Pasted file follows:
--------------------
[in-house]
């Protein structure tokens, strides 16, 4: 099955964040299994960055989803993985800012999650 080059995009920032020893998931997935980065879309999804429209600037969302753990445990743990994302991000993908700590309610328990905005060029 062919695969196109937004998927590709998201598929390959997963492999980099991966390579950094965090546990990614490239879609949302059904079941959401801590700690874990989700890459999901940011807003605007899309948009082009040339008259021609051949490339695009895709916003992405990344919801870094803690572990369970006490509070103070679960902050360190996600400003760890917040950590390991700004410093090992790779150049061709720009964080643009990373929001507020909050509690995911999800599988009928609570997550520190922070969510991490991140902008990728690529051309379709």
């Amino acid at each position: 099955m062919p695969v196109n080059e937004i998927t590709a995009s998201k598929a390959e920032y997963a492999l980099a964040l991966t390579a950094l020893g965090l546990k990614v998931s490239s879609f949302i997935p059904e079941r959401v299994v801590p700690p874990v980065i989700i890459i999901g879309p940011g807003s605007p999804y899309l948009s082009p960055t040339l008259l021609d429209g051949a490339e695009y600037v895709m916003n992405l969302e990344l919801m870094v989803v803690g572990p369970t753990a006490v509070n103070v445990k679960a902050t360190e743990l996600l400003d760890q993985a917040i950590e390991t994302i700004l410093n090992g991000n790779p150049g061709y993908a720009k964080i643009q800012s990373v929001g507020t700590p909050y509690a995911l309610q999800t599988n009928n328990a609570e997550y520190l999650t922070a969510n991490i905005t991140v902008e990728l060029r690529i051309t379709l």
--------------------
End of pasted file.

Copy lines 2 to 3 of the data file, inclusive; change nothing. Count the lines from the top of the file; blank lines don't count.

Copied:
């Protein structure tokens, strides 16, 4: 099955964040299994960055989803993985800012999650 080059995009920032020893998931997935980065879309999804429209600037969302753990445990743990994302991000993908700590309610328990905005060029 062919695969196109937004998927590709998201598929390959997963492999980099991966390579950094965090546990990614490239879609949302059904079941959401801590700690874990989700890459999901940011807003605007899309948009082009040339008259021609051949490339695009895709916003992405990344919801870094803690572990369970006490509070103070679960902050360190996600400003760890917040950590390991700004410093090992790779150049061709720009964080643009990373929001507020909050509690995911999800599988009928609570997550520190922070969510991490991140902008990728690529051309379709």
């Amino acid at each position: 099955m062919p695969v196109n080059e937004i998927t590709a995009s998201k598929a390959e920032y997963a492999l980099a964040l991966t390579a950094l020893g965090l546990k990614v998931s490239s879609f949302i997935p059904e079941r959401v299994v801590p700690p874990v980065i989700i890459i999901g879309p940011g807003s605007p999804y899309l948009s082009p960055t040339l008259l021609d429209g051949a490339e695009y600037v895709m916003n992405l969302e990344l919801m870094v989803v803690g572990p369970t753990a006490v509070n103070v445990k679960a902050t360190e743990l996600l400003d760890q993985a917040i950590e390991t994302i700004l410093n090992g991000n790779p150049g061709y993908a720009k964080i643009q800012s990373v929001g507020t700590p909050y509690a995911l309610q999800t599988n009928n328990a609570e997550y520190l999650t922070a969510n991490i905005t991140v902008e990728l060029r690529i051309t379709l």